Kennedy Mattes was 16-years-old when she watched the mass murder of high school students in Parkland, Florida on television. It scared her. Fourteen students and three faculty members were dead, killed by a 19-year old gunman armed with a semi-automatic rifle. It was the deadliest high school shooting in U.S. history. Mattes stayed up until 2 in the morning, scrolling through articles about the shooting. It was then that she knew she could not sit idly by. It was time to step up.
“I lost trust in our institutions,” Mattes of Cincinnati, Ohio said. “It seemed as if everyone knew the dangerous capabilities of the shooter, yet nothing could be done proactively. It was then that I realized I had to take it upon myself to advocate for the necessary changes.”
Frustrated by not being old enough to vote, she organized students across Ohio to write to senators to support gun legislation.
Now a 20-year-old student at Princeton University and first time voter, Mattes is on the front lines again. She co-founded Poll Hero, an organization that aims to protect democracy by recruiting high school and college students to volunteer as poll workers. Since their launch in July they estimate sign ups of over 35,000 poll workers.
What originally started as a project focused on funding for vote-by-mail, it shifted after a nationwide shortage of poll workers became apparent. Mattes said they were motivated by the struggles election officials in Philadelphia were having in finding poll workers for the primaries during a pandemic.
“We came up with the idea to focus on recruiting high school and college students to become poll workers for the election,” she said. “Because we are students, we have a generally good idea how to recruit our peers.”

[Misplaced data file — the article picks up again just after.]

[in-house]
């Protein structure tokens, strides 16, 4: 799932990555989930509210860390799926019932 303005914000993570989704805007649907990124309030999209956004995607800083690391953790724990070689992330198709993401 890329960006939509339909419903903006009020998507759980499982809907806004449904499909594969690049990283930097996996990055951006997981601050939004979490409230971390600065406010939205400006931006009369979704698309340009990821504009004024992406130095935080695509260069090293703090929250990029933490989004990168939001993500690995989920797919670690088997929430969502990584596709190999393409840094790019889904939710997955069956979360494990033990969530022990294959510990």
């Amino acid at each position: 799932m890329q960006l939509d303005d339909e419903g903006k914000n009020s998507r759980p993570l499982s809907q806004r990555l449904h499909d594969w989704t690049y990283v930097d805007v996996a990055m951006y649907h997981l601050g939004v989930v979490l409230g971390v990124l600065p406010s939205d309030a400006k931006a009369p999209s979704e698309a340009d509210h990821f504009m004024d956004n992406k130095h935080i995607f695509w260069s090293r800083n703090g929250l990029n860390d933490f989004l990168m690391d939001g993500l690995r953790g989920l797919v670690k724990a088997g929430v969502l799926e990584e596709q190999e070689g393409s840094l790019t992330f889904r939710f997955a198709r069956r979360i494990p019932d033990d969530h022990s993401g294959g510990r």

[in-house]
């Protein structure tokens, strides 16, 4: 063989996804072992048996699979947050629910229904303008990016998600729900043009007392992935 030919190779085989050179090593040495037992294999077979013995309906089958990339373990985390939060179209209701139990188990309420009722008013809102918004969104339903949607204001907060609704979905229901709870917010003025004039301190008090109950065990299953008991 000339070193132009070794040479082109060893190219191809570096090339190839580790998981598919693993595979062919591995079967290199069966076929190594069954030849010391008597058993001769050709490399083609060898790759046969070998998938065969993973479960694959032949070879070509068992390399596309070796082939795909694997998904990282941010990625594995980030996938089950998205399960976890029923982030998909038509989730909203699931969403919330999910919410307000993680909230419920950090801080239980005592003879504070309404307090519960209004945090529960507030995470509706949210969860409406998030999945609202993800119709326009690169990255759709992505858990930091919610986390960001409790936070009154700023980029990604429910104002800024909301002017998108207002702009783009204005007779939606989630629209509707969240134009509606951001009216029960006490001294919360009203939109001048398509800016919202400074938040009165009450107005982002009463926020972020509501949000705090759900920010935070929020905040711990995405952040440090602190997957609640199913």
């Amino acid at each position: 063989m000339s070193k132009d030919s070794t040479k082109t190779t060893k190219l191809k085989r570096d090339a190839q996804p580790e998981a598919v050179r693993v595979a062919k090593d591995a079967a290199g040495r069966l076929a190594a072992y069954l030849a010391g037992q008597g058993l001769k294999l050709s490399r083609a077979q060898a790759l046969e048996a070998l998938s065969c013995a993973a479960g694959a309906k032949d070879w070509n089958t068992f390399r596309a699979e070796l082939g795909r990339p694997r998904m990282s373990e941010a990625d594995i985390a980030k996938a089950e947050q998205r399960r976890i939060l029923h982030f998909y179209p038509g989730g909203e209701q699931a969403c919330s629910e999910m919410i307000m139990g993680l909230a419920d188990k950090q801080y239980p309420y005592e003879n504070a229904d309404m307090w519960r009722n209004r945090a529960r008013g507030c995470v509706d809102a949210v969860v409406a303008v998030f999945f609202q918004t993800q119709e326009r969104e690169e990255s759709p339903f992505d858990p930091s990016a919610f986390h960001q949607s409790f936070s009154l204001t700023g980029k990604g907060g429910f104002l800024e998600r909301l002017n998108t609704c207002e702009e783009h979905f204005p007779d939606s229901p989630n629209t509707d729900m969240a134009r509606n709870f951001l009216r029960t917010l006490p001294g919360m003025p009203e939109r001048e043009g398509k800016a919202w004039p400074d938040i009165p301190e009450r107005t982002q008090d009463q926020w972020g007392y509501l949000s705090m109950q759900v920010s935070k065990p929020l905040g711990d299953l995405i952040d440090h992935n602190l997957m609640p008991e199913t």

Historically, a large share of poll workers have been older. According to the Election Administration and Voting Survey, in the 2018 general election, 31% of poll workers were between the ages of 61-70 and 26% were 71 or older. But these older folks are reluctant to work the polls due to their vulnerability to COVID.
“The consequences have already been felt in recent primaries, where poll worker shortages led to long lines and the closure of polling places,” Scott Duncombe, co-director of Power the Polls, said. “Washington D.C. lost 1,700 election workers during its primary in early June. Similarly, Kentucky consolidated in-person voting in each county to a single polling place during the primary due to poll worker recruitment concerns.”
When Poll Hero started, they zeroed in on the city of Milwaukee which had drastic polling closures due to lack of workers. Mattes said the city now has over 173 polling locations and they’re no longer taking applications, by far the most extreme outcome from polling recruitment.
Kai Tsurumaki, 19, and co-founder of the Poll Hero Project, said it was the tumultuous landscape of politics that pushed him to step up. He’s been more and more motivated to do his part in making sure elections are free and fair, and speaking up for issues that he believes in. He said Poll Hero is somewhat of a result of his advocacy over the past few years.
“Some of the chaos of this year and social movements have made my generation, Gen Z, really energized and really excited to participate in democracy, politics, and activism,” Tsurumaki said. “Part of the project’s success is from being able to tap into that energy and enthusiasm for democracy and politics.”